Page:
Larson also taught Dettling's brothers, Lowell Larson, 83, of La Crosse, and Burton Larson, 77, of Ellsworth, to play piano.

"She got them going too, but I guess it was harder for them because they were outside more with the farming chores," Dettling said.

Dettling started playing for weddings when she was 17, using a pump organ on several occasions. "I just about wore myself out doing that," she said.

She has played for scores of weddings and funerals over the years and has programs from the events to prove it.

She drew praise as an accompanist from singer Kelly Johnson of rural Pepin.

"She's very good, and she just is always available," said Johnson, whose three children have taken piano lessons from Dettling. "She's so flexible; she'll play anything, try anything. Usually, when she's playing for me she's not done that song before, but she's game to try it."

Dettling plays Sundays at two Maiden Rock area churches, 8:15 a.m. at Maiden Rock Methodist church and again at 10:30 a.m. at Lund Mission Covenant Church.

"She plays pretty much every Sunday and also for any special occasion; anything that we need her for," said Lund Mission Pastor Greg Satterberg. "She is a very good pianist and organist, a very gifted person who has been willing to adjust her schedule to help out whenever needed."

Dettling started teaching at the school about 19 years ago. She now has about six individual students and teaches a music theory class.

"The kids just love her," said Mary E. Wieser, full-time volunteer at preschool through fourth-grade Ave Maria school. "She's very supportive of the school and a part of the family here."

On one recent morning, Dettling sat patiently on the bench with Brendan Swancutt, 11, a home-schooled student from Plum City who takes piano lessons at Ave Maria. "You know this, you know it. You can do it, you can do it. Do what it says and tell me what you are doing," she told him encouragingly.

"I am just amazed at times how the children catch on. It really is quite a thrill at times when they get it. I just plain enjoy it.

"With playing piano it's something that can go on a lifetime and you can also give service to others," she said. "Playing is such a joy, and to see the younger ones learning, well, that's a joy too."

Rupnow can be reached at 830-5831, 800-236-7077 or chuck.rupnow@ecpc.com.

Sunday, October 12, 2008

The black keys


From http://www.guardian.co.uk/lifeandstyle/2008/oct/12/lesson2-black-keys

Now we're going to start venturing off the white notes of the keyboard


Now things begin to get a little bit more complicated.


Using the pedals

Most pianos have two pedals and some have three. Electronic keyboards may also have pedals or attachments.

The right pedal

This is the sustaining pedal (sometimes wrongly called the loud pedal). If you hold this down with your right foot it allows the notes to continue to sound until you raise the pedal. This is because the pedal raises the dampers off the strings which allows them to continue resonating after you have struck the note.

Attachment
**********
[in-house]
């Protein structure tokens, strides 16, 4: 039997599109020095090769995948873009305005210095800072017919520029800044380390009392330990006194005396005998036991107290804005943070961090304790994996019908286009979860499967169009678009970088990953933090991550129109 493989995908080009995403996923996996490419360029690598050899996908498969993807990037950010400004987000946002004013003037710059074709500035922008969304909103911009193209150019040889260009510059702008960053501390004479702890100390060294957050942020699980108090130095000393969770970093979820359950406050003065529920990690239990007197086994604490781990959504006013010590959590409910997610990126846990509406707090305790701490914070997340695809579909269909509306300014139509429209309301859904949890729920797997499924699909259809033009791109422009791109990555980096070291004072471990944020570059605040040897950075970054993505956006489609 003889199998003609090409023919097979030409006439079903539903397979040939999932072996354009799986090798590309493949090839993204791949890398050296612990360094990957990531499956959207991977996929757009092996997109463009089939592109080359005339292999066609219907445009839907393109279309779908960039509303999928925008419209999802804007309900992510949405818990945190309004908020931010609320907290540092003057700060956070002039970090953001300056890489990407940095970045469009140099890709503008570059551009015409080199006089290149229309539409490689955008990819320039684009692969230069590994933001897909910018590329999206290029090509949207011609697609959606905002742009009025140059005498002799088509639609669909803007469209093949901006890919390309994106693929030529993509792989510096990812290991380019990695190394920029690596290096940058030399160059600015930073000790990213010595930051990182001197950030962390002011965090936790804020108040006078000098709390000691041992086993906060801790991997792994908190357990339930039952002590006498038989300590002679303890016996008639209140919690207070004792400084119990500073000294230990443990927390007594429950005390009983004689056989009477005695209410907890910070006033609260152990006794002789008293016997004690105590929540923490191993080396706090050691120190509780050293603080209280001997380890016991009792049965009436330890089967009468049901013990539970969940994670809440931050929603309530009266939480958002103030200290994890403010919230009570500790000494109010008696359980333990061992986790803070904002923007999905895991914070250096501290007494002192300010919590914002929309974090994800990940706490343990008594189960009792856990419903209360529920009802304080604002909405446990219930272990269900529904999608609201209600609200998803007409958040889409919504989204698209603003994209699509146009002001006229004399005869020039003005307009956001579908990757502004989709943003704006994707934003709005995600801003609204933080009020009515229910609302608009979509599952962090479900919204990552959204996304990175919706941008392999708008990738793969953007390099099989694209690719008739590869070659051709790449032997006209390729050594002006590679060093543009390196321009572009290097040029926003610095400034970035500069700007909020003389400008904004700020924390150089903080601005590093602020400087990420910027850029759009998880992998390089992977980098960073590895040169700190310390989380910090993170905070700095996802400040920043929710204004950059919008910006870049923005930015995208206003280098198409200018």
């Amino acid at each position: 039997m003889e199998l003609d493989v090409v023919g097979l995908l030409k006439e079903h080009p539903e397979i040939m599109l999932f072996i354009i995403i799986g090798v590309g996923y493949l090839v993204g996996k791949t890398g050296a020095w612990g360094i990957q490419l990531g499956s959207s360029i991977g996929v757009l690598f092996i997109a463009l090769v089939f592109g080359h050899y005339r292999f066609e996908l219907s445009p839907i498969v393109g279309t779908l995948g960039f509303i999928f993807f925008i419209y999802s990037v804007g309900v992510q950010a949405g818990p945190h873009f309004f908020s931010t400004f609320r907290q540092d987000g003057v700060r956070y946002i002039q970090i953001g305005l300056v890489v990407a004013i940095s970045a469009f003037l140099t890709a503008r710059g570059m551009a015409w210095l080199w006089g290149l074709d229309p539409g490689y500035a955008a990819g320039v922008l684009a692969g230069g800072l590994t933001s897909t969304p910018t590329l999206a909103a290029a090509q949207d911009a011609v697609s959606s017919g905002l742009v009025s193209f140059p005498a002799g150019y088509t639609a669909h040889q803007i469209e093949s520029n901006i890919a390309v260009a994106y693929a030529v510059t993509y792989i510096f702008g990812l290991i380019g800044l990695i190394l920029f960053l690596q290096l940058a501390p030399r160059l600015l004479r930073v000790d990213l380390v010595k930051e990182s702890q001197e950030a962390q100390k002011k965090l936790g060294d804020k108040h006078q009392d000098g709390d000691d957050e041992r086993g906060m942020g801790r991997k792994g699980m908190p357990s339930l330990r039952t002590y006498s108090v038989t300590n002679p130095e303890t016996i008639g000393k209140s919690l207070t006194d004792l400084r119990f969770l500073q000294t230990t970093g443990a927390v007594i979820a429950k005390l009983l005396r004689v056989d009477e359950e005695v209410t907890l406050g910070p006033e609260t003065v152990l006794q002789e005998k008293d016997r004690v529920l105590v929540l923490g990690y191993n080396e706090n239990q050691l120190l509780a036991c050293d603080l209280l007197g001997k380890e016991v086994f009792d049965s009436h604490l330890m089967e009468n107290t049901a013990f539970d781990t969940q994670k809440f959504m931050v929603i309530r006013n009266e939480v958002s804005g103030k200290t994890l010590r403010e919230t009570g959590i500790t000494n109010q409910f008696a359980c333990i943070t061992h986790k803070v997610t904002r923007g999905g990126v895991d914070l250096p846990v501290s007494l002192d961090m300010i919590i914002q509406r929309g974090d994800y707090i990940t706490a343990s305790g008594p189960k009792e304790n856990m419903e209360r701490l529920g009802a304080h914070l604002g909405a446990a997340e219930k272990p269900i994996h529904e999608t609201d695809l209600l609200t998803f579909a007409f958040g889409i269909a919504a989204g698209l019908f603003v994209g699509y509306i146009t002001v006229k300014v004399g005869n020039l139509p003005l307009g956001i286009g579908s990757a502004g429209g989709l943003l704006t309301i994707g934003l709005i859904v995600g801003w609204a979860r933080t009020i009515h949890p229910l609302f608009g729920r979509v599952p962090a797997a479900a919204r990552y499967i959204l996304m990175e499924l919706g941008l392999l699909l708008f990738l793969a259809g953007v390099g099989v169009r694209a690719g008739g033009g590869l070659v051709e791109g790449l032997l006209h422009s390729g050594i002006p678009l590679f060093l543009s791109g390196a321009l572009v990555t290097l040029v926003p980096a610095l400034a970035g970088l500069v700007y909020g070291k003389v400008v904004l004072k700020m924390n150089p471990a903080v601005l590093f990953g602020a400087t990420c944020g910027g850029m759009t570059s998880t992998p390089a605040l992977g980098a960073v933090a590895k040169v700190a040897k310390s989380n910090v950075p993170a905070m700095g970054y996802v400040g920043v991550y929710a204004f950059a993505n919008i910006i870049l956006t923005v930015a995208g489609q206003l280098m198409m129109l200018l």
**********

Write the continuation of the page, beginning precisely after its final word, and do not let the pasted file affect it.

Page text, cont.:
The left pedal

This is the soft pedal which makes the sound more muted. On an upright piano it does this by moving the hammers nearer the strings so they strike less powerfully. On a grand piano this pedal moves the whole keyboard sideways, leaving one string in each set of three unstruck.

The middle pedal

Some grand pianos have this third pedal. This is known as the sostenuto pedal and it allows you to hold the sound of a note above all of the others. Play the note while simultaneously holding down the pedal. Let go and that note will be sustained; if you keep the pedal down and play other notes, they will not be sustained. Some modern pianos have a middle pedal which is just a practice pedal, however.

Tips for getting started

Most beginners overdo the sustaining pedal. Use your ears- wait until you hear a chord sound, then apply the pedal (never pedal right on the beat- delay it slightly). You will need to release the pedal when the harmony (chord) changes. Try pushing your piano stool out slightly before playing a piece using pedal.


Saturday, October 11, 2008

Marian McPartland: The Grand Lady Of Jazz Piano

From http://www.content4reprint.com/music/marian-mcpartland-the-grand-lady-of-jazz-piano.htm

A born child prodigy, Marian Portland started playing the piano at the age of three. She is formally trained in both the violin and the piano. Her real name is Margaret Marian Turner. A student of classical music, she got her music education at the Guildhall School of Music in London but her heart was not in studying classical music. She fell in love with the jazz masters including Fats Waller, Teddy Wilson, Mary Lou Williams and the likes. Her family opposed her tendency towards jazz music and tried to keep her grounded at Guildhall.

She went against her family's wishes and joined a group - Billy Mayerl's Claviers- a four piano vaudeville ensemble. A majority of the gigs that the group had were performances for the Allied Troops who were fighting in World War II in Europe. On tour while playing in Belgium, she met her future husband and cornetist from Chicago Jimmy McPartland in 1944. They got married a while later at a military base in Germany. They played at their own wedding.